Mental Health Hits Home
Appasani pushed himself too hard by the end of college, leading him to develop unhealthy coping mechanisms in the form of wine and spiked lattes. To combat his anxiety healthily, Appasani turned to rituals like yoga and meditation. After moving to Southern California in 2018 for a psychiatry residency at USC, he prioritized spending time outside and hiking in between hospital shifts.
But then COVID-19 hit. None of his training or self-care rituals prepared him for how to cope with the stress of being on the frontlines of the pandemic. The healthy habits he adopted in medical school were worn away by the stress of work and the inability to see his friends and family.
“On July 3, 2020, I had suicidal thoughts,” he says. “I was just laying there emotionally and spiritually drained and couldn’t physically move. It was rough.”
Exhausted and steeped in isolation, Appasani was struck with a moment of clarity. He realized that the despair and emotional pain he was experiencing was just a sliver of what his patients felt on a regular basis.
“It’s important for me to share that story because, as a healthcare provider and a psychiatrist, we don’t always acknowledge that we also suffer to some degree,” he says.
Appasani forced himself to slow down and restored his daily rituals like hiking, yoga, journaling and cooking. He also started waking up earlier to meditate and ground himself before starting the day. To balance out these solo practices, he set aside more time to connect with his loved ones.
“I recognized the importance of my family and invested time into connecting with them,” he says. “I’d been too driven by the hustle of work and my career. At the end of the day, my family, friends, community and personal wellness are really what are important to me.”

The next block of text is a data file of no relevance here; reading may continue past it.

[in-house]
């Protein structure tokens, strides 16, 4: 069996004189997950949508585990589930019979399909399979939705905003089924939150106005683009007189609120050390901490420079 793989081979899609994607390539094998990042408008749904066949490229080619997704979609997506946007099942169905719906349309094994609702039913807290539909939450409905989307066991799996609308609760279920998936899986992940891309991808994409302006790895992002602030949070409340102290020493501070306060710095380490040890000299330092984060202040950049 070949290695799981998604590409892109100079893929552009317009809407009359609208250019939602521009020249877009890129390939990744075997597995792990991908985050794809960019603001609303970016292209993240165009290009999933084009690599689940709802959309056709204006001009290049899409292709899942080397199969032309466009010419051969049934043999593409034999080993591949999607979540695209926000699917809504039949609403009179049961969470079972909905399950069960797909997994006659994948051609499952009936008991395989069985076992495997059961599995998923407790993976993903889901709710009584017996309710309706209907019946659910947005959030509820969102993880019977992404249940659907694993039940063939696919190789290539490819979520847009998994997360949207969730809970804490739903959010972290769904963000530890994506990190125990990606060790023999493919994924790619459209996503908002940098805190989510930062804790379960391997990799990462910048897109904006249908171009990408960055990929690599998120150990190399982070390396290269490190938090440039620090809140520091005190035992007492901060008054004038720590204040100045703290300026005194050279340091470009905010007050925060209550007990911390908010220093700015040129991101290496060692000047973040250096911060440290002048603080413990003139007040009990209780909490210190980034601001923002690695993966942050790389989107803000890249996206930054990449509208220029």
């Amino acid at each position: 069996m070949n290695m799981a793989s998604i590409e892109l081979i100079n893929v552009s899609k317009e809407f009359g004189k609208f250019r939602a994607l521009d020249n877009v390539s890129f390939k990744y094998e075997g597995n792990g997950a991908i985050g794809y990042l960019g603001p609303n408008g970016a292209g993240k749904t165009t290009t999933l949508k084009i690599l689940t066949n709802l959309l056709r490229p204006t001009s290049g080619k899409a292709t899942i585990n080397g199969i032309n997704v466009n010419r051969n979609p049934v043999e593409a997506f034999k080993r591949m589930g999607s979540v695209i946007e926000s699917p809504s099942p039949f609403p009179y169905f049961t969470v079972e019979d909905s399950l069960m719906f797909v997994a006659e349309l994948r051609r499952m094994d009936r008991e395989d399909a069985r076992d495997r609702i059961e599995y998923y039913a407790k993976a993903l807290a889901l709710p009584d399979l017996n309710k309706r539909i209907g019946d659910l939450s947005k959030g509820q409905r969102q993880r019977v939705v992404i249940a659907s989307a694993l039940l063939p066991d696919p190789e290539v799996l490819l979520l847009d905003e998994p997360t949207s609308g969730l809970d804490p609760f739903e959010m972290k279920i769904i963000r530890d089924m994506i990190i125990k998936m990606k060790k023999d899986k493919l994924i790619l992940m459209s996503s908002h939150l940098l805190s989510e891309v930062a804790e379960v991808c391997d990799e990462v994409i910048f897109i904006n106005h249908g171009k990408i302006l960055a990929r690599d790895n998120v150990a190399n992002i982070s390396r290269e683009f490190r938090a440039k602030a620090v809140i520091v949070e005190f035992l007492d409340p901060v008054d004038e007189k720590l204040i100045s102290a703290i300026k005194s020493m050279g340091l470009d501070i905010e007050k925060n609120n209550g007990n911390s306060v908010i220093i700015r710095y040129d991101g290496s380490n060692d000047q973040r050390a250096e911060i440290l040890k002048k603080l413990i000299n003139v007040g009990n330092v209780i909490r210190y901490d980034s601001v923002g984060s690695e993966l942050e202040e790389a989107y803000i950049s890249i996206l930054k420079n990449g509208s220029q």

Raghu Appasani is MUD\WTR's mental health advisor
Pivoting to Psychedelics
With years of experience in eminent labs and hospitals on each side of the country, and as a mental health advocate in India, Appasani is now turning the focus of his expertise onto psychedelic research. He has joined the research team at UC San Francisco’s Translational Psychedelic Research Program or TrPR Program and is pursuing a fellowship in addiction therapy.
“I hope that people understand that psychedelics are not an overnight fix,” he cautions. “Plant medicines are just tools to add to your mental health toolkit. The healing will always come from the therapy and the work.
“The Western medical model teaches that if we take something, it will make us better, but that’s not what a psychedelic is,” he adds. “The power of medicine comes from the power of being in a community.”
Appasani recently received a cosmic sign that he’s on the right path with the psychedelics focus. After a shift at the psych hospital in Ventura, he ran into a friend at a pizza joint in Ojai.
“When I went to the bathroom, I looked up and there was a blacklight poster of a psychedelic frog with mushrooms,” he says. “I had the exact same one in my childhood bedroom. At that moment, I realized I’d been on this journey for a long time.”
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Header image by Cheng Feng via Unsplash.